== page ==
Yes, there was a Europe in 1939 as it had been for a long time. But geographically not more than a peninsula of Eurasia; indeed, the geographical definition of Europe was made as late as 1833 by a German...

  6. FOUR Hitler, Questions Still Extant
    (pp. 86-108)

    Hitler was not simple. The popular attribution of his character and of his life is that of a narrow-minded fanatic: but this is incorrect, imprecise, and insufficient. He was hate-filled, rather than narrow-minded: two inclinations that are not the same (for one thing, hate sharpens the mind, while narrow-mindedness obscures and limits it). Categorizing him as mad, or even psychotic, absolves him of responsibility for what he did and ordered and said. It absolves us, too, from thinking about him, by sweeping the Hitler problem under the rug. This will not do. There are still prevalent (and debatable) questions about...

  7. FIVE The Germans’ Two Wars, Heisenberg and Bohr
    (pp. 109-132)

    I begin with something that is (or should be) obvious. The history of the atomic bomb (more accurately: the history of the first three atomic bombs, Alamogordo, Hiroshima, Nagasaki) is part of the history of the Second World War. The history of these bombs—as indeed the history of every human product—is the history of the men and women who invented them, designed them, planned them, and constructed them. The history of science not only is inseparable from the history of scientists: it is the history of scientists. No scientists, no science. This is because history is not part...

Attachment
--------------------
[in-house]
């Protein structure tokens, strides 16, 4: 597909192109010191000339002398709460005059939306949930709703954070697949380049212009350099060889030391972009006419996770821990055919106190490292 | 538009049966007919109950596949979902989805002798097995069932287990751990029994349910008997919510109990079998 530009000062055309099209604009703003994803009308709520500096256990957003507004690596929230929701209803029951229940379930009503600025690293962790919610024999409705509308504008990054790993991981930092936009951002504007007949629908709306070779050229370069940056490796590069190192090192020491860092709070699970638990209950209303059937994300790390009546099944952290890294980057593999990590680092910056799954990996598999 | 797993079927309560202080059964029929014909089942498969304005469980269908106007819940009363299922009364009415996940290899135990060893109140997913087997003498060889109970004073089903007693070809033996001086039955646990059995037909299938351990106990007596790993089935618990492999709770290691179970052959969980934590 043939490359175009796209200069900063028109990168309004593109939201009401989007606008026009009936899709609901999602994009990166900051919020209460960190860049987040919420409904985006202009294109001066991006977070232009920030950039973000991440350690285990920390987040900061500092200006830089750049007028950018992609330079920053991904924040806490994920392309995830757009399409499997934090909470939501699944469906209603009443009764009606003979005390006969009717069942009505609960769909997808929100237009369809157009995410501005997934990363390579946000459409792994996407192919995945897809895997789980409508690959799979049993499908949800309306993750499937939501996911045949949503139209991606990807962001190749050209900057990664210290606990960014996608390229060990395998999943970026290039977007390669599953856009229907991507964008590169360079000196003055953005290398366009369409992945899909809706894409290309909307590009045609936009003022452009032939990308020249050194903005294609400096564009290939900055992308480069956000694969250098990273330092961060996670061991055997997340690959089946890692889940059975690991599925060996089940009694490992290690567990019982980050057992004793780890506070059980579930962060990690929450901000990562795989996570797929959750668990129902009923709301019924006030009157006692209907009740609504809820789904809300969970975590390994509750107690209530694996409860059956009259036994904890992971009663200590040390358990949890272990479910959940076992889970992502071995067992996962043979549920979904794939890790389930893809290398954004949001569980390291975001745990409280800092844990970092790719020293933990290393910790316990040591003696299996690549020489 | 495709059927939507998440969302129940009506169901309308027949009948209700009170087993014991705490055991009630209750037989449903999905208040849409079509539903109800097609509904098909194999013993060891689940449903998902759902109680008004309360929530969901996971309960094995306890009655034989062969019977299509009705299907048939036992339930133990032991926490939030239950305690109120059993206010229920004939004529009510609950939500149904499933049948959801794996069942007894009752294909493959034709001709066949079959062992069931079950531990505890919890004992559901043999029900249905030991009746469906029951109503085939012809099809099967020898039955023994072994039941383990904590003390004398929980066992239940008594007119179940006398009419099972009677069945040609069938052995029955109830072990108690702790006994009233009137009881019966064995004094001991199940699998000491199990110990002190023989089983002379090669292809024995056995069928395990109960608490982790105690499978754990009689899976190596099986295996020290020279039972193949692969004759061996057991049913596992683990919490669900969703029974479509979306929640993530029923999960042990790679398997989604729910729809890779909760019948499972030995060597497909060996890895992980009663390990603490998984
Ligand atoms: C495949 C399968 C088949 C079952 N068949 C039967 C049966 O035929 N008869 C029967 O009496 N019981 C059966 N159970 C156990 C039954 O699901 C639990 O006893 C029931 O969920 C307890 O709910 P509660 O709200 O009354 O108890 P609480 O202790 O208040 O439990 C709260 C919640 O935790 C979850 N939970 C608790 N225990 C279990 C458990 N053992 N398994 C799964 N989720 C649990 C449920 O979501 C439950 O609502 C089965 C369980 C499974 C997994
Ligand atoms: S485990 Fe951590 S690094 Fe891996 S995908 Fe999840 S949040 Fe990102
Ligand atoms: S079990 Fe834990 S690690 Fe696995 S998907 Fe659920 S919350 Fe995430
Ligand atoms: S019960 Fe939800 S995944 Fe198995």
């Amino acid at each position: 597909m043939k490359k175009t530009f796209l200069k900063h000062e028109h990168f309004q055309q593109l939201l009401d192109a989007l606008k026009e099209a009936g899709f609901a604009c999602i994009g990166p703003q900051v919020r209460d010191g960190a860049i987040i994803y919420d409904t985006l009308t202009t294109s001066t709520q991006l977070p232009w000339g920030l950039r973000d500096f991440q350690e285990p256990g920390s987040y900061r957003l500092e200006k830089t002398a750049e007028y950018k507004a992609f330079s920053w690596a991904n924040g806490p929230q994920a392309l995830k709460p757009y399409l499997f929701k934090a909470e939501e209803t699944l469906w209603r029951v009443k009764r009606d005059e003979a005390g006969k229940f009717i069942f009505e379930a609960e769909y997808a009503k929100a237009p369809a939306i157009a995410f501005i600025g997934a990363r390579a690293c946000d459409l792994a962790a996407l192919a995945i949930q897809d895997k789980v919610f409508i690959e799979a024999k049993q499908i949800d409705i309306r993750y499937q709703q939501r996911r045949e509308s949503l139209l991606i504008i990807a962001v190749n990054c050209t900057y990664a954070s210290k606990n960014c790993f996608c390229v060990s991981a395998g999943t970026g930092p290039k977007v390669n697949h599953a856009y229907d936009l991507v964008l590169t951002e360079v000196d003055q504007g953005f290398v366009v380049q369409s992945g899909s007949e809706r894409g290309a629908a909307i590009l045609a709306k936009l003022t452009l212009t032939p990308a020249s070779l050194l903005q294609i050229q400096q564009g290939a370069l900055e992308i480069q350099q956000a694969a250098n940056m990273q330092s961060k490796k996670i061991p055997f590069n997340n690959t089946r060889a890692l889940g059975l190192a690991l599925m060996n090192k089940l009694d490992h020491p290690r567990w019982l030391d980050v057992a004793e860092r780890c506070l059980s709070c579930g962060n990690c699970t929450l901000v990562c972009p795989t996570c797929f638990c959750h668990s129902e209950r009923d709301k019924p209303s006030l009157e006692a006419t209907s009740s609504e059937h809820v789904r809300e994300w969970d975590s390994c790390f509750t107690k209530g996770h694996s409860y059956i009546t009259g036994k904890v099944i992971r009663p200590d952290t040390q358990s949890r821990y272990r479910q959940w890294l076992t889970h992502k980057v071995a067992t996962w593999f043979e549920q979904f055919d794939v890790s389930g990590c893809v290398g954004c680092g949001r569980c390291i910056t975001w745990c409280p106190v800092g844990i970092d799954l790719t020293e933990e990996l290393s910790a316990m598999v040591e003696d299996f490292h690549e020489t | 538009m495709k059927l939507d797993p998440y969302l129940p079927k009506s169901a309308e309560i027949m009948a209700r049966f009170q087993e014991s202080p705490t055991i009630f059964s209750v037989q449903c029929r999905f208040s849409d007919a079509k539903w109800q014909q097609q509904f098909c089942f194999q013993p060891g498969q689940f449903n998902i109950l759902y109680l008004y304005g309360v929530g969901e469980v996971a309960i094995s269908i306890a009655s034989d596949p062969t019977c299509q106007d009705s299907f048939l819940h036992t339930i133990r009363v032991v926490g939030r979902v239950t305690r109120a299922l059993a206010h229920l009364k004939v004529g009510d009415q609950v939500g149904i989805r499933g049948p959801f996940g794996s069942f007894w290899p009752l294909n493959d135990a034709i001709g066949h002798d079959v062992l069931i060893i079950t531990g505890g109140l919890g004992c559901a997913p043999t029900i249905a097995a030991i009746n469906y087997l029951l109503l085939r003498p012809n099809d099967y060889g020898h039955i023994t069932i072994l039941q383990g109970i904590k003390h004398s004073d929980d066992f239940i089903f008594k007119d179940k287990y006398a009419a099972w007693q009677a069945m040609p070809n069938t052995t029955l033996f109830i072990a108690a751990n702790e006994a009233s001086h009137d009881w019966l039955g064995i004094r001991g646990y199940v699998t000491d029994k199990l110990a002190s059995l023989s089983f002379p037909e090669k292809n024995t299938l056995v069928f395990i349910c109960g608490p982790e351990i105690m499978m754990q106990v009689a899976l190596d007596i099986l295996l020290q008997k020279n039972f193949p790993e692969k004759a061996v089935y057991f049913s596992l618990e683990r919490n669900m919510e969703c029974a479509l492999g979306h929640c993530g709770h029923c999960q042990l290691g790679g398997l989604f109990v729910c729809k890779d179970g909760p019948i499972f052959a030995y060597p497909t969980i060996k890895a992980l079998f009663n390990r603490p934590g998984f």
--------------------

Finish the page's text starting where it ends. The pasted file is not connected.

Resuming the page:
8. SIX Rainbow Five
    (pp. 133-160)

    Rainbow Five was the code name of the American strategic war plan, according to which in the event of a two-ocean and two-front war, administering the defeat of Germany (together with America’s allies) must occur first and foremost, before defeating Japan. The plan was adopted in 1941, months before Pearl Harbor, and before the German invasion of Soviet Russia. The latter, in retrospect, was the most consequential event of the Second World War. But Rainbow Five—secret as it was, unannounced to a then still divided American people—was hardly less consequential. How it came about is the subject of...

  9. SEVEN The Second World War and the Origins of the Cold War
    (pp. 161-192)

    Many people, including political “scientists” and historians, have seen and still see the “cold war” as a consequence of World Communism. In the United States leading “conservatives,” James Burnham and William Buckley, wrote that in 1917 “history changed gears.” In Germany, Ernst Nolte, a historian, wrote that beginning in 1917, with the Communist revolution in Russia, the entire history of the twentieth century thereafter was that of a “European civil war.” This is—they are—wrong. The “cold war” was a consequence of the Second World War. Its cause was the nature of the Russian occupation of most of Eastern...

  10. Acknowledgments
    (pp. 193-194)
  11. Index
    (pp. 195-202)